Mitski picks the best “sex soundtrack” album


Mitski picks the best “sex soundtrack” album

(Credits: Far Out / Ebru Yildiz)


Lust is one of those topics that you might not want to go to Mitski first. The singer-songwriter has plenty of material on love and loss, but when it comes to raunchy sex jams, she probably isn’t exactly the first artist one would think of. But thanks to her broad scope of musical knowledge, Mitski can undoubtedly give you a good bump-and-grind soundtrack – if you’re into that kind of thing.

While being interviewed by Vinyl Me, Please about five of her favourite albums that every music fan should own, the Japanese-American singer picked mostly from the world of jazz. That included Charles Mingus’ Ah Um, Chet Baker’s Chet Baker Sings, and Thelonious Monk’s Monk in Tokyo.

“I’ve got to be honest, I hate how most live jazz recordings are panned, including this one,” Mitski explained about the latter. “I get it, the piano was stage right. But I was born in the ’90s. I need to hear everything in one earbud. Anyway, I love Monk, and I have a soft spot for live jazz recorded in Japan. You can find the footage on YouTube, too.”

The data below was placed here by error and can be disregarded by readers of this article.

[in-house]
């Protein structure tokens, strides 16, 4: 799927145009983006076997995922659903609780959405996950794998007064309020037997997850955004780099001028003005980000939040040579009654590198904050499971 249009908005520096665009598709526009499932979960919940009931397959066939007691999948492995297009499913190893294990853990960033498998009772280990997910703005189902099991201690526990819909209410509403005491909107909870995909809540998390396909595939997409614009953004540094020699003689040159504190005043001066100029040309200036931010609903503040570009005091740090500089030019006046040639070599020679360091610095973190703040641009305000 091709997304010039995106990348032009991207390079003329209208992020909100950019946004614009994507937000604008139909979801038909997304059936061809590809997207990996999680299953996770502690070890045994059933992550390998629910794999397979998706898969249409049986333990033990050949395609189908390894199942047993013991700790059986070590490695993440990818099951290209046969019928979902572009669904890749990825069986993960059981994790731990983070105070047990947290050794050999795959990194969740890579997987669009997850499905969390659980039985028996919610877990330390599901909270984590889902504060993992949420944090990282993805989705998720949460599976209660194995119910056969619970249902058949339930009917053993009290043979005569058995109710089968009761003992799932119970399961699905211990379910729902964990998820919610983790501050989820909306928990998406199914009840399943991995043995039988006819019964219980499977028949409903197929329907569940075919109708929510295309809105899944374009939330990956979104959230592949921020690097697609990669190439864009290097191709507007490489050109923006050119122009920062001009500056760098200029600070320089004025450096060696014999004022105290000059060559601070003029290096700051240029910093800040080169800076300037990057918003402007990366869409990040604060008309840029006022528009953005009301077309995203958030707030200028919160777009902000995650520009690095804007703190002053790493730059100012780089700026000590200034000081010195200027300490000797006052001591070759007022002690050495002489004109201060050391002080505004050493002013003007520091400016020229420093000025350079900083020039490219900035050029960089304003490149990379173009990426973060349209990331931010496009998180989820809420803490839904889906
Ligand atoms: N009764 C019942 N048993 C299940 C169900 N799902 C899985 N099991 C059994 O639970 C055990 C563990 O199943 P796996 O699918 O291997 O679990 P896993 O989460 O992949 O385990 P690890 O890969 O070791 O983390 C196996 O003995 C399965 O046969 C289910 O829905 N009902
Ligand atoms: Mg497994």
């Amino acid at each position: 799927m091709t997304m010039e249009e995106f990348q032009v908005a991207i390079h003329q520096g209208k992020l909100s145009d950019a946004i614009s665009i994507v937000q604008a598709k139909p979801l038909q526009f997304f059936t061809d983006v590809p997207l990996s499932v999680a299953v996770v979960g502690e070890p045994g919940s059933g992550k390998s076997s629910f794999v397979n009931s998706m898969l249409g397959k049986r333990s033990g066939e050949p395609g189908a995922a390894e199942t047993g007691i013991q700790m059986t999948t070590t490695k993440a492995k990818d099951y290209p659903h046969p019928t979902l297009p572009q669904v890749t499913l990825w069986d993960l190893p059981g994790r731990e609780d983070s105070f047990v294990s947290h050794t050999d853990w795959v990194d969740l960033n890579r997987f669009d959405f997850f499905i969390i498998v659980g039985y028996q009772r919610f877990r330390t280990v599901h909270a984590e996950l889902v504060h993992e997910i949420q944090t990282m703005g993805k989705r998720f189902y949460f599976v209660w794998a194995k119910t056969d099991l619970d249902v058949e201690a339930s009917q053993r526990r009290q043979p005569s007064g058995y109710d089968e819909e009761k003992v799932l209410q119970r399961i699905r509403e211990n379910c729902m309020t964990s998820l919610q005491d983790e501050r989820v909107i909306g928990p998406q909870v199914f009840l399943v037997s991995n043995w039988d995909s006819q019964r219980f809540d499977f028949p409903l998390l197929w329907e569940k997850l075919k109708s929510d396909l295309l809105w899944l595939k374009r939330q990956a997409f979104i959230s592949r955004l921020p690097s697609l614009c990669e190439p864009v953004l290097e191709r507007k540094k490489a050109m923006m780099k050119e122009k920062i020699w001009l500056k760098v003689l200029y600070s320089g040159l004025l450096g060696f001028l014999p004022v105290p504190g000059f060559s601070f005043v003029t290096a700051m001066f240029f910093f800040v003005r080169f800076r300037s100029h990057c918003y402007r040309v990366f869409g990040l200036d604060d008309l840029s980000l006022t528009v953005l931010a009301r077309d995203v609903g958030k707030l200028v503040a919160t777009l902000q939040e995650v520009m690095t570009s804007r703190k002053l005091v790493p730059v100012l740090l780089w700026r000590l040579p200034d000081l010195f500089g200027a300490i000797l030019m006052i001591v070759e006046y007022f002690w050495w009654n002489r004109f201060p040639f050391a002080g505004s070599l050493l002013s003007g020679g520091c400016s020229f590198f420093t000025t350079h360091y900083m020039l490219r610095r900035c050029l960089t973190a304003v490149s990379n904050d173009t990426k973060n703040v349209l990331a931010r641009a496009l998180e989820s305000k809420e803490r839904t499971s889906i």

For her final two picks, Mitski chose to focus on classical music and experimental compositions. Her first choice was Arnold Schoenberg’s Verklärte Nacht, which contained “the best string piece, in my opinion” with ‘Transfigured Night’. For her last pick, Mitski opted to highlight one of the classic examples of minimalism with Steve Reich’s Music for 18 Musicians.

Featuring eleven selections all based on different chords, Music for 18 Musicians was centred around Reich’s fascination with human pulses. That humanistic element to the music came out in Reich’s decision to include wind instruments like clarinets and even female voices in the piece. For Mitski, it actually represented the height of musical sexual expression.

“Fun fact: Music for 18 Musicians is the best, most tender sex soundtrack in the world,” she claimed. Music for 18 Musicians was a highly acclaimed piece when it was first released on vinyl in 1978. David Bowie was a noted fan of the record, calling it “Balinese gamelan music cross-dressing as minimalism.” Reich would continue to perform and revisit the piece over his career, with the composition also finding its way into the repertoires of more progressive classical ensembles over the years.

Check out Steve Reich’s Music for 18 Musicians down below.

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